Theatre Review: Matchbox Theatre, An Evening of Short Entertainments, Hampstead Theatre

Michael Frayn's Matchbox Theatre at Hampstead Theatre

Michael Frayn’s Matchbox Theatre at Hampstead Theatre

Michael Frayn’s latest (and maybe his last) book, Matchbox Theatre, was a collection of 30 short sketches that revealed the workings of his creative output across the stage and the page over the past 50 years. Written over the course of his career, inbetween his many other projects, Matchbox Theatre smudged the boundaries between his dramatic works and his fiction. Were these sketches short stories or minute plays?

Hampstead Theatre clearly voted for ‘play’ in the debate and installed Hamish McColl in the director’s chair to bring the pieces to life with an ensemble of six actors, Esther Coles, (the very likable) Nina Wadia, Tim Downie, Mark Hadfield, Felicity Montagu and Chris Larner.

I am a big fan of Michael Frayn (except for the dirgey Democracy that remains the only play I’ve ever nodded off in). He is a specialist at smart comedy and witty intelligence whether for theatre or fiction. His work is frantic with ideas and dazzlingly dexterous in their execution. It’s no surprise that despite his prolific output, there are enough scraps worthy of a two-hour play.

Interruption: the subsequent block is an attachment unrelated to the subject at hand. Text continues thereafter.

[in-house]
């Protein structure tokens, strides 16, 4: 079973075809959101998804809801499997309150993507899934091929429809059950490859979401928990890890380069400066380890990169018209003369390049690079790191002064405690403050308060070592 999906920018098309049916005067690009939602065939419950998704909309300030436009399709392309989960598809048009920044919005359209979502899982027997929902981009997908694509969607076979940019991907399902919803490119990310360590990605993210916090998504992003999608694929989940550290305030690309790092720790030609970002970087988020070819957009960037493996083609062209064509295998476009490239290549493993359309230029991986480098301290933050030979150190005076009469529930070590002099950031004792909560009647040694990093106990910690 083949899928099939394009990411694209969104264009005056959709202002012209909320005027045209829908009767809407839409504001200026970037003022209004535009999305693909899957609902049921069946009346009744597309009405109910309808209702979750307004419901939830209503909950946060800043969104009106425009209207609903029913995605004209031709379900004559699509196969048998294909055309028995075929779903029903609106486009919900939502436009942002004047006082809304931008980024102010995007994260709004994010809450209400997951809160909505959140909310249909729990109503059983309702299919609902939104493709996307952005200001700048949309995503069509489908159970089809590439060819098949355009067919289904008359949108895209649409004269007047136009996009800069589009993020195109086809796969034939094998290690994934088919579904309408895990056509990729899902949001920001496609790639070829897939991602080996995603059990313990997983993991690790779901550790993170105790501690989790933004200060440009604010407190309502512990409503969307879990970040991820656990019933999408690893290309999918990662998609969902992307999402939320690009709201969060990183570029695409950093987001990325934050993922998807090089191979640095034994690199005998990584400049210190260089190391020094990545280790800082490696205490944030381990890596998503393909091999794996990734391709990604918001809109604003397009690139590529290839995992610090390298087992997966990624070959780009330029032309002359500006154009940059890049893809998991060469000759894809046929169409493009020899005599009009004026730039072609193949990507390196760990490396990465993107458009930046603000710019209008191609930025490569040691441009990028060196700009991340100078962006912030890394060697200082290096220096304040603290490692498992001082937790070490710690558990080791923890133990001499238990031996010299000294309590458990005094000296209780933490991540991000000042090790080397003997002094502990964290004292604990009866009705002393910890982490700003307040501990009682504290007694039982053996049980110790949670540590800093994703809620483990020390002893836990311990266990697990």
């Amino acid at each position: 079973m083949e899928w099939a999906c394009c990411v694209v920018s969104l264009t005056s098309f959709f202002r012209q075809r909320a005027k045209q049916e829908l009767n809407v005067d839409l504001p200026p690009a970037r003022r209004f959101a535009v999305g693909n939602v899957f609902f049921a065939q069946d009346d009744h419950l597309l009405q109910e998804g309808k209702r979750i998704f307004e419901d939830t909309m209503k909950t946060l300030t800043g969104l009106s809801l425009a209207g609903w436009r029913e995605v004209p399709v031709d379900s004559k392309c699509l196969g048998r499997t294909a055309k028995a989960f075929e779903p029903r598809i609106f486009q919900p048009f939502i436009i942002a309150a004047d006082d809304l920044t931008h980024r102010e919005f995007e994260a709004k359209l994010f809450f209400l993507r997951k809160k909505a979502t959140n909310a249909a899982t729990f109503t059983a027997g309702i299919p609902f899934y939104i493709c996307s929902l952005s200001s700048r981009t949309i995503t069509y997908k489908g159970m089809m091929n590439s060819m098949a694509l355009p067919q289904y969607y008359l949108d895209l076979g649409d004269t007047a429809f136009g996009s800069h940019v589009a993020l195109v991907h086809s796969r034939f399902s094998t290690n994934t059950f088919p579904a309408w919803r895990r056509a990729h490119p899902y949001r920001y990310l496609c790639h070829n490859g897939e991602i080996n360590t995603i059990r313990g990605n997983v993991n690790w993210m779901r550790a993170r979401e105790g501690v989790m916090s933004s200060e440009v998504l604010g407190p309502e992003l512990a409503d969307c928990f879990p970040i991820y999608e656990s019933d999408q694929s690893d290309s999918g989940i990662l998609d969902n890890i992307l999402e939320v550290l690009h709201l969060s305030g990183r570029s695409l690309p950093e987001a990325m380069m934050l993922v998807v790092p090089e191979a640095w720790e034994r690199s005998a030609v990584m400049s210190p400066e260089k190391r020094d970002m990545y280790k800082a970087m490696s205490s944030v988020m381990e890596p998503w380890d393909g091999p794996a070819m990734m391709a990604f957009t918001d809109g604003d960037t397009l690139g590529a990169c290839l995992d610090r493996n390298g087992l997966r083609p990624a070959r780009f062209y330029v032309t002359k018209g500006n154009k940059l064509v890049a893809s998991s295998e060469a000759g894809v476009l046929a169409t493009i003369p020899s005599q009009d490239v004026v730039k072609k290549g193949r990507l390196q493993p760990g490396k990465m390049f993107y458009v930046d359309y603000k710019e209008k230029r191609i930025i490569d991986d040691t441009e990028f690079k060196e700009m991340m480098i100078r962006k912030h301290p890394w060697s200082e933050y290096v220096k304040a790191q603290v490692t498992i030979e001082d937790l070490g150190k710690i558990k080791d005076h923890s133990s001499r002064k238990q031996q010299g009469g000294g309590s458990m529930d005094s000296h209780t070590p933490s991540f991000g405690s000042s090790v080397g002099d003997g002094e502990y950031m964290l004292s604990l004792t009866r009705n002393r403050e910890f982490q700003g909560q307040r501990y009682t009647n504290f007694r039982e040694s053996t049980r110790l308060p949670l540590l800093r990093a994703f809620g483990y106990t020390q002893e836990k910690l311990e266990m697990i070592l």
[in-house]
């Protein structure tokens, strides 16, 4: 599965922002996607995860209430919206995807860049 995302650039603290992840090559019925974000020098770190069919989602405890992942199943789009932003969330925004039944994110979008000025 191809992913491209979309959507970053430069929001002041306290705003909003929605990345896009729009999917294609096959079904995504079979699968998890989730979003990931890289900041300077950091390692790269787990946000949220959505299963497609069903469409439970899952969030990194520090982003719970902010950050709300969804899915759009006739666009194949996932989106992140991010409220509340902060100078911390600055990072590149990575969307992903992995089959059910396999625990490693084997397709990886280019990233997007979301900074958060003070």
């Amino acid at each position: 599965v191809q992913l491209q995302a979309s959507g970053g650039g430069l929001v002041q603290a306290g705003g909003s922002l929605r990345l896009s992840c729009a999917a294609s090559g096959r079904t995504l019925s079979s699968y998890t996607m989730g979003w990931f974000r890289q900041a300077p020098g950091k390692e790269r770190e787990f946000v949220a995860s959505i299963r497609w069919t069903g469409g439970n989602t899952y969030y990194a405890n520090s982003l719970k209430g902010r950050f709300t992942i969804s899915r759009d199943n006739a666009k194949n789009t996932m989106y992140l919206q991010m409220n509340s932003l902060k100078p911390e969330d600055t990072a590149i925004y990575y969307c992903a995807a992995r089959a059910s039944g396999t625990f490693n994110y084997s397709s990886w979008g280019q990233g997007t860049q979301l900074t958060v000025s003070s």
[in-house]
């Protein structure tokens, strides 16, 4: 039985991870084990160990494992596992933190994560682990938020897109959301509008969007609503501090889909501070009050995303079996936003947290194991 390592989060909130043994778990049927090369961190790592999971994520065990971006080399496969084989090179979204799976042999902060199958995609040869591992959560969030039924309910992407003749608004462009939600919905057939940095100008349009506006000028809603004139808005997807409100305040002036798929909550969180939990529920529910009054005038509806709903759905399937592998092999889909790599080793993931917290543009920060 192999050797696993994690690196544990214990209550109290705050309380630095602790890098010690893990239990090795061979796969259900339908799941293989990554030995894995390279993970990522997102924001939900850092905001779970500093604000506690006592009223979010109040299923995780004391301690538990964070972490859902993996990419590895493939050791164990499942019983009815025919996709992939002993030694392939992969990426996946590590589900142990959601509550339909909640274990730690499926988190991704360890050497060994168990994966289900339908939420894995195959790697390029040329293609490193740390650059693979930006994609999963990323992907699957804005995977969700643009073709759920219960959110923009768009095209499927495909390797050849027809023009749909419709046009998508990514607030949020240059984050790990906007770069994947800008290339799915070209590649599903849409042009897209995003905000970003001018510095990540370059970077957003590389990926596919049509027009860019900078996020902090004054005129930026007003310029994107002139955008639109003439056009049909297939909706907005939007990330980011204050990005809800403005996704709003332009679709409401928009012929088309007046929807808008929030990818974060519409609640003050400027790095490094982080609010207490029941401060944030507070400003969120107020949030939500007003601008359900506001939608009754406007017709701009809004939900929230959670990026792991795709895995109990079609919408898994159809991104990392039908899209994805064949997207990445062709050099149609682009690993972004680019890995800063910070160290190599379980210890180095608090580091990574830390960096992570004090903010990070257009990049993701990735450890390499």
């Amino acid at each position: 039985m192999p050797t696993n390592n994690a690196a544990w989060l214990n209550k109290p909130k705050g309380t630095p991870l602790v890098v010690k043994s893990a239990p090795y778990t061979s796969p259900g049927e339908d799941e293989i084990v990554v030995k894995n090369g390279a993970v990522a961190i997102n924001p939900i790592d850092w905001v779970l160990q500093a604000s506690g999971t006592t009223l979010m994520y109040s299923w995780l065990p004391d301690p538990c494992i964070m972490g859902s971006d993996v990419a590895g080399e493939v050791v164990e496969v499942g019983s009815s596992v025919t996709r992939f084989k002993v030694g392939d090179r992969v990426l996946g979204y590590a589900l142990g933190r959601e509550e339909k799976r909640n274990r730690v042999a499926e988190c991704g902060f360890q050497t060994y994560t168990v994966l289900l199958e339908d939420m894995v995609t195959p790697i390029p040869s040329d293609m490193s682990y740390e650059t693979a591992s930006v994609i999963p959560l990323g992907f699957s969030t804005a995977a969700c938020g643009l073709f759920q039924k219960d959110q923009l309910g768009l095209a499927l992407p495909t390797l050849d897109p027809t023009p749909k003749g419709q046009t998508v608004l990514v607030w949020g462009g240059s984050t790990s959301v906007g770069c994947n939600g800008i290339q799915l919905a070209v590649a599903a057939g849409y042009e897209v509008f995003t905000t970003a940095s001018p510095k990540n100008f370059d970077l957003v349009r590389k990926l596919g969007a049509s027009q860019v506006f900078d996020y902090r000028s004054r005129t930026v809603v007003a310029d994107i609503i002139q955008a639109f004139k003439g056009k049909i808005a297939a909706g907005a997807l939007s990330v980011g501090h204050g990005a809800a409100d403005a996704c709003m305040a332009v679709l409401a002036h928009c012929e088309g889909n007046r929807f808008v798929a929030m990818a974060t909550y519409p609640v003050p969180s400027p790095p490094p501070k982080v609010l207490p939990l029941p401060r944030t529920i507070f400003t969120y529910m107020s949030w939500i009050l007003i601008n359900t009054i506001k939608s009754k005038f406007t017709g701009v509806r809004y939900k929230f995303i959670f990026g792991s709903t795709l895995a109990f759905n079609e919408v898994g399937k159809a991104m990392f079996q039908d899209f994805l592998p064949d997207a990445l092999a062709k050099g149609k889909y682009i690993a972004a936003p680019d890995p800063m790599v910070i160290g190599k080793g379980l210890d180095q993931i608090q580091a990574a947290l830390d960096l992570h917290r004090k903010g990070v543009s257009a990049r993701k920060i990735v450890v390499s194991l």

But Matchbox Theatre does sometimes feel a little too much like those metaphorical balls of paper strewn around the wastepaper basket. The pace waxes and wanes and inevitably some of the sketches work better than others. And when Matchbox Theatre catches fire it only every really smoulders with a dimmed Frayn brilliance.

I enjoyed the David Attenborough-style look at the stage hands that saw black-clad figures scurrying around a set moving props with exaggerated movements, communicating in high pitched squeaks. There was the clever Outside Story, where Hamlet is reimagined as a national news event (“there were rumours earlier that someone had seen a ghost!”). And there’s a lot of enjoyable theatre meta as Frayn breaks down the relationship between the audience and the actors, reality and the theatrical. Just before the interval we find Tim Downie and Nina Wadia in the audience (the characters don’t have names) riffing off the audiences’ interval regimes – and it’s very funny.

When the sketches don’t quite work, there’s no hiding in the exposed round with the audience as a seventh character, the actors occasionally addressing the front row and the stalls remaining partially lit. But this intimacy falls a little flat in a theatre as soulless as Hampstead where the audience always seem a little annoyed at having to be there.